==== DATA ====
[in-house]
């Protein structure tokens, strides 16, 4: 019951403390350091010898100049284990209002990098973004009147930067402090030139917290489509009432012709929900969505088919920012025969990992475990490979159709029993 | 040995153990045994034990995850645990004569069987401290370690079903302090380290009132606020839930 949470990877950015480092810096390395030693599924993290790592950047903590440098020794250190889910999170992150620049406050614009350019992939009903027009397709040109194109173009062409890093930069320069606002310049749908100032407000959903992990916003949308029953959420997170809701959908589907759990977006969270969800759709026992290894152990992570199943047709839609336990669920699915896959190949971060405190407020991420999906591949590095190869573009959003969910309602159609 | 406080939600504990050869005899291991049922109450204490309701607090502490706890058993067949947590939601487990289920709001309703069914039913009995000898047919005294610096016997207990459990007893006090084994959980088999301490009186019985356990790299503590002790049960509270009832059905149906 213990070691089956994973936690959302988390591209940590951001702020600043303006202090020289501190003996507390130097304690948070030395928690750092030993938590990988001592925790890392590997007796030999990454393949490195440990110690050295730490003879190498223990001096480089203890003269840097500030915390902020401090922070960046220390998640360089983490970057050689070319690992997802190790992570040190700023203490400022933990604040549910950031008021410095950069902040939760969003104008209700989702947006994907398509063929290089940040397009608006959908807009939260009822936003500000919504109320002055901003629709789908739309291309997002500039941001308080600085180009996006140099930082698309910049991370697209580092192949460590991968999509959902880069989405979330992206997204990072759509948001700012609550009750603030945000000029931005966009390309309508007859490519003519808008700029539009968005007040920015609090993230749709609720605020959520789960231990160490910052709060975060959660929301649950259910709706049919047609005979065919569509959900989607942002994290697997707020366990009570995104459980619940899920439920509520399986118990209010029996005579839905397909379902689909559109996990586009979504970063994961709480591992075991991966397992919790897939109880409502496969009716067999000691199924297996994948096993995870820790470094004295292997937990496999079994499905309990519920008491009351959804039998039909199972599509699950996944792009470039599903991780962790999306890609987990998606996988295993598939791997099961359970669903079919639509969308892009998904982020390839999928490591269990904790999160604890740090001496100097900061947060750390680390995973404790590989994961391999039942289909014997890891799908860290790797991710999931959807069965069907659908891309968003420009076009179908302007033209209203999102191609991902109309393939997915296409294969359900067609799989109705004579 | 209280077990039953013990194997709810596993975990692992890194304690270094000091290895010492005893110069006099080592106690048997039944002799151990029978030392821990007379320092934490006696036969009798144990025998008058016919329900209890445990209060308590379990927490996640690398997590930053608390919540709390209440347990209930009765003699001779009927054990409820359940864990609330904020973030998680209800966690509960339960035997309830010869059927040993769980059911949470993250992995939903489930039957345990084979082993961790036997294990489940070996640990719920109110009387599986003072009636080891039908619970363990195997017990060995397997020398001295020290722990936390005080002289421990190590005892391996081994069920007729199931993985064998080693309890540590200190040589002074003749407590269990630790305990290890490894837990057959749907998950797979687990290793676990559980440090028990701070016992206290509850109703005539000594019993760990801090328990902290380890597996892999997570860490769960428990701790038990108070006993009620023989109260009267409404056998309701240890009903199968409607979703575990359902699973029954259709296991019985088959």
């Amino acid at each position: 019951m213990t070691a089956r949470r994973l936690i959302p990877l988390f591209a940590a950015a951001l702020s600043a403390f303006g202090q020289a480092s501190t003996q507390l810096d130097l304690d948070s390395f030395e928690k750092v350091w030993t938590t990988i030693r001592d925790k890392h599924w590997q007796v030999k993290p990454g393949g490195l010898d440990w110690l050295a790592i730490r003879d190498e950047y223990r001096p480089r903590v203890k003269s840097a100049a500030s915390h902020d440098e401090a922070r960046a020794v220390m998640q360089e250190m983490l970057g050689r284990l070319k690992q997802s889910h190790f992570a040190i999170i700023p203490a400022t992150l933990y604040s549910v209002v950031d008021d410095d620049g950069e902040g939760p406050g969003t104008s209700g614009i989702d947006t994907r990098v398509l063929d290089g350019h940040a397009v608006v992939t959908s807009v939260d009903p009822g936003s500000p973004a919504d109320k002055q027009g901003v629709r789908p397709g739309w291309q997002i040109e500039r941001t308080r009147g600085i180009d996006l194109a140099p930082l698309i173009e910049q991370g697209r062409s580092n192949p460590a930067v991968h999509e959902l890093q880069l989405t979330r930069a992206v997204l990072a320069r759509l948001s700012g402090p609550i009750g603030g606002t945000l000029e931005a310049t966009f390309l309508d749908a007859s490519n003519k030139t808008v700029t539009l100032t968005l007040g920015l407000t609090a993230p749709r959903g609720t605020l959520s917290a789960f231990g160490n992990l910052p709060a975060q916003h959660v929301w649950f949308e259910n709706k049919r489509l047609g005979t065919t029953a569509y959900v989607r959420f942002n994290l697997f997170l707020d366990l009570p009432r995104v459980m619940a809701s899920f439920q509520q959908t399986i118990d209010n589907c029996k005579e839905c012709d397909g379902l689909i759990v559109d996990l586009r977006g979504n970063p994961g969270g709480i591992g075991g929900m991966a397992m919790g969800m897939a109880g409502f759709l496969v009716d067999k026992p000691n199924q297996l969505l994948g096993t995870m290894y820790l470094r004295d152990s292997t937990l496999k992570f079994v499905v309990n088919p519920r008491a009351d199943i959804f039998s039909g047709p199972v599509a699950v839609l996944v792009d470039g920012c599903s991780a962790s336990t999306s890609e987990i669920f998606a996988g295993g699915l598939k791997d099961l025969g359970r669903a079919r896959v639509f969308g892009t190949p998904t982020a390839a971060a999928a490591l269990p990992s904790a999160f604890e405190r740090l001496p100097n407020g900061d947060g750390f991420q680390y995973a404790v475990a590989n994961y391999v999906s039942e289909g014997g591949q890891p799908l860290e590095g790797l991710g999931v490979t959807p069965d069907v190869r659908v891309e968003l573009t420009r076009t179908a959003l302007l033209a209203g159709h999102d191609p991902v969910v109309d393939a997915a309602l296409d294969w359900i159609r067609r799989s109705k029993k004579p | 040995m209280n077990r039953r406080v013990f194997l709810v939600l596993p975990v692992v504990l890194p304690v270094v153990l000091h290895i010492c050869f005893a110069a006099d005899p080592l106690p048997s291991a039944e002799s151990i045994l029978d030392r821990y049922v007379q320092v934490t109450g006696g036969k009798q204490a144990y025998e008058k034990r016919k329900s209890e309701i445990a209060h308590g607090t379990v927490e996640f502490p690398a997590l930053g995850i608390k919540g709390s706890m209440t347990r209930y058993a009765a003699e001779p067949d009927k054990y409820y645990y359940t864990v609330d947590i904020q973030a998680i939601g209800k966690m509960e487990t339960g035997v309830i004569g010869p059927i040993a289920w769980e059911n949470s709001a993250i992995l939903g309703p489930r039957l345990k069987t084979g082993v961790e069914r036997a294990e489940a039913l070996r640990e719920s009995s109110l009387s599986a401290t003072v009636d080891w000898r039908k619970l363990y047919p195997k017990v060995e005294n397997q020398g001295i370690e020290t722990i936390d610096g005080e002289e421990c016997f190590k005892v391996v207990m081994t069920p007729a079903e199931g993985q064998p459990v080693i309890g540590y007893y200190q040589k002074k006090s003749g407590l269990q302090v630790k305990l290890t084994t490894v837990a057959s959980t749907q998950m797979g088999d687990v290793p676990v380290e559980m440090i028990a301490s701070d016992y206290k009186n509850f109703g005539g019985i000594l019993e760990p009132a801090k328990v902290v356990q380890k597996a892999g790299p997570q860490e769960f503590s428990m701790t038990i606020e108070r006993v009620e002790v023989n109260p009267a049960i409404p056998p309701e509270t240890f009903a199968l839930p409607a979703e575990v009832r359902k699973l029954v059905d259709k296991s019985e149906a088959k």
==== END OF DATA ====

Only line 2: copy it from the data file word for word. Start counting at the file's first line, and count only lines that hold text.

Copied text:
């Protein structure tokens, strides 16, 4: 019951403390350091010898100049284990209002990098973004009147930067402090030139917290489509009432012709929900969505088919920012025969990992475990490979159709029993 | 040995153990045994034990995850645990004569069987401290370690079903302090380290009132606020839930 949470990877950015480092810096390395030693599924993290790592950047903590440098020794250190889910999170992150620049406050614009350019992939009903027009397709040109194109173009062409890093930069320069606002310049749908100032407000959903992990916003949308029953959420997170809701959908589907759990977006969270969800759709026992290894152990992570199943047709839609336990669920699915896959190949971060405190407020991420999906591949590095190869573009959003969910309602159609 | 406080939600504990050869005899291991049922109450204490309701607090502490706890058993067949947590939601487990289920709001309703069914039913009995000898047919005294610096016997207990459990007893006090084994959980088999301490009186019985356990790299503590002790049960509270009832059905149906 213990070691089956994973936690959302988390591209940590951001702020600043303006202090020289501190003996507390130097304690948070030395928690750092030993938590990988001592925790890392590997007796030999990454393949490195440990110690050295730490003879190498223990001096480089203890003269840097500030915390902020401090922070960046220390998640360089983490970057050689070319690992997802190790992570040190700023203490400022933990604040549910950031008021410095950069902040939760969003104008209700989702947006994907398509063929290089940040397009608006959908807009939260009822936003500000919504109320002055901003629709789908739309291309997002500039941001308080600085180009996006140099930082698309910049991370697209580092192949460590991968999509959902880069989405979330992206997204990072759509948001700012609550009750603030945000000029931005966009390309309508007859490519003519808008700029539009968005007040920015609090993230749709609720605020959520789960231990160490910052709060975060959660929301649950259910709706049919047609005979065919569509959900989607942002994290697997707020366990009570995104459980619940899920439920509520399986118990209010029996005579839905397909379902689909559109996990586009979504970063994961709480591992075991991966397992919790897939109880409502496969009716067999000691199924297996994948096993995870820790470094004295292997937990496999079994499905309990519920008491009351959804039998039909199972599509699950996944792009470039599903991780962790999306890609987990998606996988295993598939791997099961359970669903079919639509969308892009998904982020390839999928490591269990904790999160604890740090001496100097900061947060750390680390995973404790590989994961391999039942289909014997890891799908860290790797991710999931959807069965069907659908891309968003420009076009179908302007033209209203999102191609991902109309393939997915296409294969359900067609799989109705004579 | 209280077990039953013990194997709810596993975990692992890194304690270094000091290895010492005893110069006099080592106690048997039944002799151990029978030392821990007379320092934490006696036969009798144990025998008058016919329900209890445990209060308590379990927490996640690398997590930053608390919540709390209440347990209930009765003699001779009927054990409820359940864990609330904020973030998680209800966690509960339960035997309830010869059927040993769980059911949470993250992995939903489930039957345990084979082993961790036997294990489940070996640990719920109110009387599986003072009636080891039908619970363990195997017990060995397997020398001295020290722990936390005080002289421990190590005892391996081994069920007729199931993985064998080693309890540590200190040589002074003749407590269990630790305990290890490894837990057959749907998950797979687990290793676990559980440090028990701070016992206290509850109703005539000594019993760990801090328990902290380890597996892999997570860490769960428990701790038990108070006993009620023989109260009267409404056998309701240890009903199968409607979703575990359902699973029954259709296991019985088959």